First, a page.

We arrived at the hospital and the Rebbe asked the driver to park and that he would call him when finished, we headed through the main doors and proceeded down the hall and to the elevator, it seemed that the Rebbe instinctively knew the layout of the place as he did not ask for directions, we arrived at the ICU and I realized that the staff clearly understood that he would be arriving, laid out for us were disposable gowns, PPE and surgical masks. The Rebbe had still not explained himself or the protocols of whatever the situation we were dealing with was, the staff gave us a small corner of the office to store our instrument cases and we entered the ICU, the main room was guarded by two IDF soldiers and I very quickly began to understand why, the survivors of the attack at the synagogue were here with family mostly in a comatic state holding onto life with breathing apparatus and other life-support machines.

The Rebbe turned to us and said “play!” I turned to the violinist whose expression I imagine probably was quite like my own, what were we expected to play? As if by inspiration the Rebbe explained “play something happy, upbeat” I began to strum a chord and the violinist took my lead and launched into a familiar wedding styled tune, the Rebbe took the hand of one of the victims and began to slowly and gently dance beside him singing the words of the melody – keeping the chord changes basic and stable the other musician moved through different Niggunim, after some time the Rebbe suddenly held up his hand and we understood to stop playing, the room immediately plunged back into the non-silence of the life-support machines.

The Rebbe then addressed the victims, telling them how precious they were, pleading with them to hold onto life and extolling the reward set aside for those martyred amongst our people. It was clear that the words stirred the hearts of the families present in the ICU and any of us felt moved to tears, we were motioned to play once again and the Rebbe sang songs of the coming Geulah and the days of Moshiach, the families and staff joined with us when we reached the chorus. As we left the various family members came to speak to the Rebbe to thank him and request his blessing, he took time to speak softly into the ear of each of the victims giving them encouragement.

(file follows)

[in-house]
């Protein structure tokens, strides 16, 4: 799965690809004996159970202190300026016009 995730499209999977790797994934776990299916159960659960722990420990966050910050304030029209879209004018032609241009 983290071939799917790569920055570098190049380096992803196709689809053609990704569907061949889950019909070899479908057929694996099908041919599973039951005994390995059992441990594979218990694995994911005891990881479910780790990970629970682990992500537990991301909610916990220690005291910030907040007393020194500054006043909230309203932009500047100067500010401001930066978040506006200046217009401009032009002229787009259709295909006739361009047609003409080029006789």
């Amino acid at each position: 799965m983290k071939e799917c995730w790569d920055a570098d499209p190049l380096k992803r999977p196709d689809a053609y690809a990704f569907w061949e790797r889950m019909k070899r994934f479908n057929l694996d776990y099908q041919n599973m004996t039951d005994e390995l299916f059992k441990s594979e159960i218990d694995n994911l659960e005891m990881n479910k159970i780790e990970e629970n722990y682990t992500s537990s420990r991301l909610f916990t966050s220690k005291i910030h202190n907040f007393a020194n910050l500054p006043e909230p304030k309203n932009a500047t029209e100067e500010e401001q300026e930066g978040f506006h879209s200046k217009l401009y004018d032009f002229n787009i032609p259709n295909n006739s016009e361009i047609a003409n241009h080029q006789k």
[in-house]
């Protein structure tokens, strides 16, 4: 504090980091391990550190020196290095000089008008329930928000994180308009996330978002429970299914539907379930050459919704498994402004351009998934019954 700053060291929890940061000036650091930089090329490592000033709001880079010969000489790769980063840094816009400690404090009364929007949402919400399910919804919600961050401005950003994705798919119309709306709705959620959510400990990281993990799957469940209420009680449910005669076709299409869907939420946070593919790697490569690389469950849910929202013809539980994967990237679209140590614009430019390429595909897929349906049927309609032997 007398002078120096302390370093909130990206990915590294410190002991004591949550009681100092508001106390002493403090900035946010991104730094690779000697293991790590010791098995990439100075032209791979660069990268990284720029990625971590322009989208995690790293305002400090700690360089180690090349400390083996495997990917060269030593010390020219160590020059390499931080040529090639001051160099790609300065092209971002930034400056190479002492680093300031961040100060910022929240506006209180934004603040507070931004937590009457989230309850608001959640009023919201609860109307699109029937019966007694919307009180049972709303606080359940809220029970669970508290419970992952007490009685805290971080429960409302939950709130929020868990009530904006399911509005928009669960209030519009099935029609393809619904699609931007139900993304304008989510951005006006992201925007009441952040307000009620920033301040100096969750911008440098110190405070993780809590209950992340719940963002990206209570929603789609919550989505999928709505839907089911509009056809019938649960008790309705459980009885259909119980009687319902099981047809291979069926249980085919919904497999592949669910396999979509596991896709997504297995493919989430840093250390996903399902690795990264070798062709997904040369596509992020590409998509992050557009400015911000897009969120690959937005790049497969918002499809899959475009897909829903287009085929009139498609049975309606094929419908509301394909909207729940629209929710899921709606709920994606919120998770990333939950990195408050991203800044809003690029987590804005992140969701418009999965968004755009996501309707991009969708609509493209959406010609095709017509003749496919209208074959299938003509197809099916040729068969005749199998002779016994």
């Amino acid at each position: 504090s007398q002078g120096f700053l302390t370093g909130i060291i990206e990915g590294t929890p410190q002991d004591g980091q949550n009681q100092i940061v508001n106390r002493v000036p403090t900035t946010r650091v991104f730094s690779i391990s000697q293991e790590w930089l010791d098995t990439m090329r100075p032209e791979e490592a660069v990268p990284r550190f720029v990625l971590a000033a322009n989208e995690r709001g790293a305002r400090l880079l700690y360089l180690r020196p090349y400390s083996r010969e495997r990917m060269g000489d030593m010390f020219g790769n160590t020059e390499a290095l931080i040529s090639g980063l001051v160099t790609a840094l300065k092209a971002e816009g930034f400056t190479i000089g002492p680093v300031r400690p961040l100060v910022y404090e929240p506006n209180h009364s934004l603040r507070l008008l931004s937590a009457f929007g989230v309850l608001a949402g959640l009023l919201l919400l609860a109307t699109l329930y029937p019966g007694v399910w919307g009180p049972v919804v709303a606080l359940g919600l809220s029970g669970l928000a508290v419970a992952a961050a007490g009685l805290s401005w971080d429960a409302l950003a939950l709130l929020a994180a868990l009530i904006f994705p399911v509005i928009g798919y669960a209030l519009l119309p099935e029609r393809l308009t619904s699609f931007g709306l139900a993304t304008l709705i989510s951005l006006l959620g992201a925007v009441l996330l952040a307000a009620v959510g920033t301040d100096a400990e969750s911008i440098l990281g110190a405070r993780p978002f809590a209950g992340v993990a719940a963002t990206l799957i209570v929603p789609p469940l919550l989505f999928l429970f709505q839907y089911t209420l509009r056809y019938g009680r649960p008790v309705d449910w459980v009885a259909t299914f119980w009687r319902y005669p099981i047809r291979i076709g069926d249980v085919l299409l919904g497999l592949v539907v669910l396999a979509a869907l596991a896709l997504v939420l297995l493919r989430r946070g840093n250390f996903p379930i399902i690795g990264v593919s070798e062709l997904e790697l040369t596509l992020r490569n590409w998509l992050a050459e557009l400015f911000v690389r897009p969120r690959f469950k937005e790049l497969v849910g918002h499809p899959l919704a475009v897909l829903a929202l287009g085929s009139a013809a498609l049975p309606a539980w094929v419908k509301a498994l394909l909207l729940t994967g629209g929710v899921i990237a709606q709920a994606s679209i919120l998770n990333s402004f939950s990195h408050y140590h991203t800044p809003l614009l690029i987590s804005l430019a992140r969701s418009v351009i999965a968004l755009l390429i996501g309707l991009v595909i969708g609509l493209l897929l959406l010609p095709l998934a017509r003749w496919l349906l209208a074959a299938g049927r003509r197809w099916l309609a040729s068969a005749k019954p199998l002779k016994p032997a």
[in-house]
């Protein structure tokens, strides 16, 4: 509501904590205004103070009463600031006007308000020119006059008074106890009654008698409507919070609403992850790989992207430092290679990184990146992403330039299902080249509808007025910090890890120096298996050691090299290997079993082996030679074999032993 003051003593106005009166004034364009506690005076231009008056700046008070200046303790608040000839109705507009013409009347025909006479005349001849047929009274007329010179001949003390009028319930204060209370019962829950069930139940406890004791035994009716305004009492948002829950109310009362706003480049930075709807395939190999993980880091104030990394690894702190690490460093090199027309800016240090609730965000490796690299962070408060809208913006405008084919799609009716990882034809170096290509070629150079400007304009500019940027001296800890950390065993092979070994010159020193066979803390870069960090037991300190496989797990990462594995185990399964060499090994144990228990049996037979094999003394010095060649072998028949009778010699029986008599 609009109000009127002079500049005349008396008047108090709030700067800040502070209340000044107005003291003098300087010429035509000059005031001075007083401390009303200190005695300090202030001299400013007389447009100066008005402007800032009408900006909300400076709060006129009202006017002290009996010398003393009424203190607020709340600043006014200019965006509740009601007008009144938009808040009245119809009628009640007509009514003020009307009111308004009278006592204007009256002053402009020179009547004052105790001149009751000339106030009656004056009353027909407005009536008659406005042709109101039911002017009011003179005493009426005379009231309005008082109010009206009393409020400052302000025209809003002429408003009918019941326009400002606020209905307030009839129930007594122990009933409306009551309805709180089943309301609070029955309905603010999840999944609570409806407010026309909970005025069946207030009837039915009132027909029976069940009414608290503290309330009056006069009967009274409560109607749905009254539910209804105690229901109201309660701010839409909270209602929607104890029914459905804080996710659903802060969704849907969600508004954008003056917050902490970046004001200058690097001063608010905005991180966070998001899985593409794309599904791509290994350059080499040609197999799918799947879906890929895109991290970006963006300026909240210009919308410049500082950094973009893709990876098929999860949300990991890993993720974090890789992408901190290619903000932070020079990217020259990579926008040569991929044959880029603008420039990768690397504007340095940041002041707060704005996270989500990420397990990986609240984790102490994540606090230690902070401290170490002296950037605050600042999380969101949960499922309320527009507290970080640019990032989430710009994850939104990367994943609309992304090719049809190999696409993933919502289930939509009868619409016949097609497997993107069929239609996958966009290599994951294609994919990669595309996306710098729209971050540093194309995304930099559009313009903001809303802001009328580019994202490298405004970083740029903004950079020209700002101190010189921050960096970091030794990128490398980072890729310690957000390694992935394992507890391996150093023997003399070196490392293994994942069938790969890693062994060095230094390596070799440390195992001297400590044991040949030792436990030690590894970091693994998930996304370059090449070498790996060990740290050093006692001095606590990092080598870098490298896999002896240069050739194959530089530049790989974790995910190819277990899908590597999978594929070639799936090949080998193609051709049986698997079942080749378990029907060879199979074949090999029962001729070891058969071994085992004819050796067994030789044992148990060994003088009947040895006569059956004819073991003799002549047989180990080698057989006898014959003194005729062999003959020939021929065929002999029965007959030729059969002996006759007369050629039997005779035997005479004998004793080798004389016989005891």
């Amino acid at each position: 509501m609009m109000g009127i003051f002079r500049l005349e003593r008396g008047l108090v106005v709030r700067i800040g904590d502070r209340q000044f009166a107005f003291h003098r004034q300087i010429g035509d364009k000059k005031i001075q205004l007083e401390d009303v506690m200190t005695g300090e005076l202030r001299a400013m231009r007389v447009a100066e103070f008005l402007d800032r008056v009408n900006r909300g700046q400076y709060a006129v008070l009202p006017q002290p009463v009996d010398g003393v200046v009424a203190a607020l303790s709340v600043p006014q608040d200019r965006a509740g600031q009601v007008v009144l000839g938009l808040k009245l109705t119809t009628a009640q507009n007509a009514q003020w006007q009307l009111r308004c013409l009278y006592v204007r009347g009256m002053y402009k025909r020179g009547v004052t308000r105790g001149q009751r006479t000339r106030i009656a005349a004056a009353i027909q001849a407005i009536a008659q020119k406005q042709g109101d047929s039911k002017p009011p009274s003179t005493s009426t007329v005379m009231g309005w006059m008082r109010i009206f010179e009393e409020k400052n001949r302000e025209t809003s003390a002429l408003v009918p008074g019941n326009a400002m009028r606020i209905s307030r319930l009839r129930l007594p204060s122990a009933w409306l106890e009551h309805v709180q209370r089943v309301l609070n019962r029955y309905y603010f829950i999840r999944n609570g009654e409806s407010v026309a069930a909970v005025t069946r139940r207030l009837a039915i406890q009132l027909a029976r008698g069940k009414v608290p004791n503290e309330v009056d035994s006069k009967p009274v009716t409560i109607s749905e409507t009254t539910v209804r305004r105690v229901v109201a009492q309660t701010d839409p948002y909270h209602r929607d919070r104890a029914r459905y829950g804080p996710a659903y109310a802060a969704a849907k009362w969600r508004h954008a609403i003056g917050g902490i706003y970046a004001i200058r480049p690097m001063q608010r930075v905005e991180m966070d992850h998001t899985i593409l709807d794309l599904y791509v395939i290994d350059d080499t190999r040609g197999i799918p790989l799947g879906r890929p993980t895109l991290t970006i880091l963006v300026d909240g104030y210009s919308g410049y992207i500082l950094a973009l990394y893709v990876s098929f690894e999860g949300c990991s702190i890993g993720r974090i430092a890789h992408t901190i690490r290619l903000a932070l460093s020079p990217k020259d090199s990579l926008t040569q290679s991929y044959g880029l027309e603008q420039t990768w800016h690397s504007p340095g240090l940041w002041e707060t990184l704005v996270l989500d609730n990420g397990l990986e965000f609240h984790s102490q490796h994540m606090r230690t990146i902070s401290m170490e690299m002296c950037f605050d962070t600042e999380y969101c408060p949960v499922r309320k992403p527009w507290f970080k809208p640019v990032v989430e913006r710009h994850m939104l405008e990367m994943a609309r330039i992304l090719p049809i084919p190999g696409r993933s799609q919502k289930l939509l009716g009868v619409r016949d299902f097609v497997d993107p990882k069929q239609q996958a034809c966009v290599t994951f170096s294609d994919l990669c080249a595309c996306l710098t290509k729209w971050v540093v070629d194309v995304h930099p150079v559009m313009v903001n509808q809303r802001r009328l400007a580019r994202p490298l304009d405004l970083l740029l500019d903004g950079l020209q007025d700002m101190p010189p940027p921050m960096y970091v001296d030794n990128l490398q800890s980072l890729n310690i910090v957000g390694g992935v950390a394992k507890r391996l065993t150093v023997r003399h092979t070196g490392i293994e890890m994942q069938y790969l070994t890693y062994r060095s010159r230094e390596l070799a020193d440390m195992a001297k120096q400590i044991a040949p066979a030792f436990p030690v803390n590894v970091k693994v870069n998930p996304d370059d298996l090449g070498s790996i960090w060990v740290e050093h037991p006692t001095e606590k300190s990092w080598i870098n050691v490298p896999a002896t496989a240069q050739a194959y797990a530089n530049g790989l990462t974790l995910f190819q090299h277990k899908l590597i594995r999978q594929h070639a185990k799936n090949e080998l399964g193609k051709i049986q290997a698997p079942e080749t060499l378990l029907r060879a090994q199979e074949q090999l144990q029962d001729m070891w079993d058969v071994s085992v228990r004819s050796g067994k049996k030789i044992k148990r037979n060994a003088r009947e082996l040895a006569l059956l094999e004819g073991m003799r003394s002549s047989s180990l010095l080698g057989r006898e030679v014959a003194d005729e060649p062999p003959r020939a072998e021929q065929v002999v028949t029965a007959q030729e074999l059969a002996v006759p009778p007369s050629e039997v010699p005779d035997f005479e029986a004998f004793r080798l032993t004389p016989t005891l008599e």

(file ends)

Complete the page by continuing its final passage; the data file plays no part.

Life can change in an instant in both profound and terrible ways, according to Jewish tradition the occurrences of the year are largely determined on Rosh Hashana and Yom Kippur, it is now with some years and having run several synagogues of my own that I sometimes look out from the Bima and instead of counting 10 Jews for Minyan see the faces of those around me and remember how vulnerable we truly are, especially out here in the Galut away from our proper native soil. On Yom Kippur we pray to be cleansed of sins and be forgiven by Hashem for the misdeeds and poor intentions we may have had throughout the year, we join together as a community to understand that as much as we have an individual relationship with our Creator we also have a communal and national reality that has been at times in history extremely turbulent, we have no idea what the year will bring us and no idea what kind of tests we will have to overcome.

We need times to specifically focus on our vulnerability, failings, and mistakes, to remember the frailty of our human lives and how they exist in the Hand of our Creator – it is by the contemplation of death that we begin to truly live.

Our lives are but a fleeting moment, as the Tehillim (Psalms 39:5-8) teaches:

Tell me, Hashem, what my term is,
what is the measure of my days;
I would know how fleeting my life is.
You have made my life just handbreadths long;
its span is as nothing in Your sight;
no man endures any longer than a breath, Selah.
Man walks about as a mere shadow;
mere futility is his hustle and bustle,
amassing and not knowing who will gather in.
What, then, can I count on, my Lord?
In You my hope lies.

May we all be inscribed in the book of life and good deeds and those we love who have passed be inscribed in the book of remembrance.

Our lives though frail are bound up with each other, we share a single world and collective destiny: may all of Israel find a year of Blessing and peace.

Rabbi Jonathan Goldschmidt 2023 ©